Key tasks in the first phase:
Step 2: Adding Capital
In the first step, you have successfully identified your technology connectors and how your new lab can connect with the overall corporate strategy in order to promote (sustainable) growth and solve problems.
Now, the corporation needs to add capital to fund the lab. This can be done by engaging the corporate VC but also by engaging outside investment partners, preferably a combination of both. “Examples include include BMW’s Silicon Valley development group, working on self-driving vehicle technologies, while their venture group has been making investments in companies like ChargePoint and Nauto. Another example is Qualcomm, which invests around robotics and incubates in collaboration withTechstars.”
But basically the Partners/CEO/Executives need to decide whether investing in the corporate innovation lab will successfully contribute to the company’s innovations goals — but I would also add, to their business goals. Since creating a lab is a timely effort that will span over several years (or decades) everyone on board — including the investment committee — need to truly understand the longterm perspective. Innovation can be done, but not implemented, quickly.
In overseeing projects, this investment group could copy some standard VC operating procedures:
- Venture capital partners often disagree about investment opportunities. In fact, seasoned VCs will tell you that the best investments are the most polarizing.
- A decision to invest in a start-up is considered very carefully, but most day-to-day spending decisions are left to the start-up’s CEO. Corporate innovation leads should set a threshold investment amount that project teams can spend themselves without asking for leadership approval.
- Major VC funding doesn’t follow quarterly or annual budget cycles. When a start-up resolves a key risk, it gets further investment. And when a big issue arises, the board of a venture-backed company gathers within 36 hours. You should ensure that your team are capable of assembling and making decisions that quickly.
If you are not into creating a longterm innovation lab, consider setting up a skunkworks (or Skunk Works). The term skunkworks originates from the legendary innovation lab of Lockheed-Martin, setup during WWII to build a worldclass fighter jet. A skunkworks consist of a small group of people who work on a project in an unconventional way. The group’s purpose is to develop something quickly with minimal management constraints. Skunkworks are often used to initially roll out a product or service that thereafter will be developed according to usual business processes.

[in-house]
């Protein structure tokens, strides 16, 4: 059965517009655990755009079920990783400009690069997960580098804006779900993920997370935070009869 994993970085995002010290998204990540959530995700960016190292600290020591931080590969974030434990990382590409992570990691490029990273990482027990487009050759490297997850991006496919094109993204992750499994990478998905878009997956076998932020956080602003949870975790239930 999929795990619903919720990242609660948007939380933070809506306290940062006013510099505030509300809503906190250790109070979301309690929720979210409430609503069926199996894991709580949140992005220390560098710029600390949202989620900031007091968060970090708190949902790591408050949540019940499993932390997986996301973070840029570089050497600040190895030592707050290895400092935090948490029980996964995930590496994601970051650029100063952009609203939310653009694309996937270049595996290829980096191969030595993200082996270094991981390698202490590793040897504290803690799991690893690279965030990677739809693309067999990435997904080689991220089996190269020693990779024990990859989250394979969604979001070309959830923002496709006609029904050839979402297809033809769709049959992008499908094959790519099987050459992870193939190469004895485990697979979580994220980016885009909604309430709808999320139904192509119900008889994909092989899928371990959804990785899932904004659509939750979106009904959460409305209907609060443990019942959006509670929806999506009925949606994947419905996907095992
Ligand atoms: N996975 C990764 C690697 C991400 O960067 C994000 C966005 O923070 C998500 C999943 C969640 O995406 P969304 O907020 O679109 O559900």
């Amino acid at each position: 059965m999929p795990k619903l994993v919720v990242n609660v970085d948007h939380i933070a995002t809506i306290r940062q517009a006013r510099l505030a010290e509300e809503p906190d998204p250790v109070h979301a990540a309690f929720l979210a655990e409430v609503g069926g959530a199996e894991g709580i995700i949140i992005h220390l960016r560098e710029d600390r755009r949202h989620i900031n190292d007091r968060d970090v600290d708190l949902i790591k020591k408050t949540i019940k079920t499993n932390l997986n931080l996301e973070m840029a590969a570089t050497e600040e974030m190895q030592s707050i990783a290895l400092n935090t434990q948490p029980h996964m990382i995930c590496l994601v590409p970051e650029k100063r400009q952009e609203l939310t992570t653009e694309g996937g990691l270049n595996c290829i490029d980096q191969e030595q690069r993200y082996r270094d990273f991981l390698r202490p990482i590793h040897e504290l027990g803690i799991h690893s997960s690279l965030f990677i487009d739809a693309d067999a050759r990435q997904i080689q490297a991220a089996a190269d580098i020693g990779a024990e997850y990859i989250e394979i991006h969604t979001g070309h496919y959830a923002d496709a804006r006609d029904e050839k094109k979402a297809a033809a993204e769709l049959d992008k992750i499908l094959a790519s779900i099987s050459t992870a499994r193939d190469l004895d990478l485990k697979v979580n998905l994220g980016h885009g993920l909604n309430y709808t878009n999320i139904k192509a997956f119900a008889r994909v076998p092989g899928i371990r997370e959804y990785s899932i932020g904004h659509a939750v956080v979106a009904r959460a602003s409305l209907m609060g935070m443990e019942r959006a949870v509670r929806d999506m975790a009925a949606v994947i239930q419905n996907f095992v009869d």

Half of the rules (with a few word changes) can be applied to any skunk works project, and they prescribe a robust framework within which to operate:
- The Skunk Works manager must be delegated practically complete control of his program in all aspects. He should report to a division president or higher.
- Strong but small project offices must be provided.*
- The number of people having any connection with the project must be restricted in an almost vicious manner. Use a small number of good people (10% to 25% compared to the so-called normal systems).
- A very simple drawing and drawing release system with great flexibility for making changes must be provided.
- There must be a minimum number of reports required, but important work must be recorded thoroughly.
- The contractor must be delegated the authority to test his final product in flight. He can and must test it in the initial stages. If he doesn’t, he rapidly loses his competence to design other vehicles.
- Access by outsiders to the project and its personnel must be strictly controlled by appropriate security measures.
Key tasks in the second phase:
Identify solution to productize
Have solution roadmap
Have solution home (setup new Business Unit)
Step 3: Bring Solutions To Your Problem
At this stage, you are ready to solve problems, whether it is building new products or services, or disrupting your existing business model. Now’s the time to truly bring solutions to the challenges that led you to setup the lab in the first place.
But as Simoudis and Blanks points out again and again, you should never stop questioning the whole process and before you invest further time and resources into the project, consider these questions:
- Do you have a corporate buy-in to build a product?
- What solutions are we productizing?
- Where in the company will this solution fit?
- Who will lead this new effort?
- Do we have a Lean Startup Methodology in place?
The Alternative: MVIS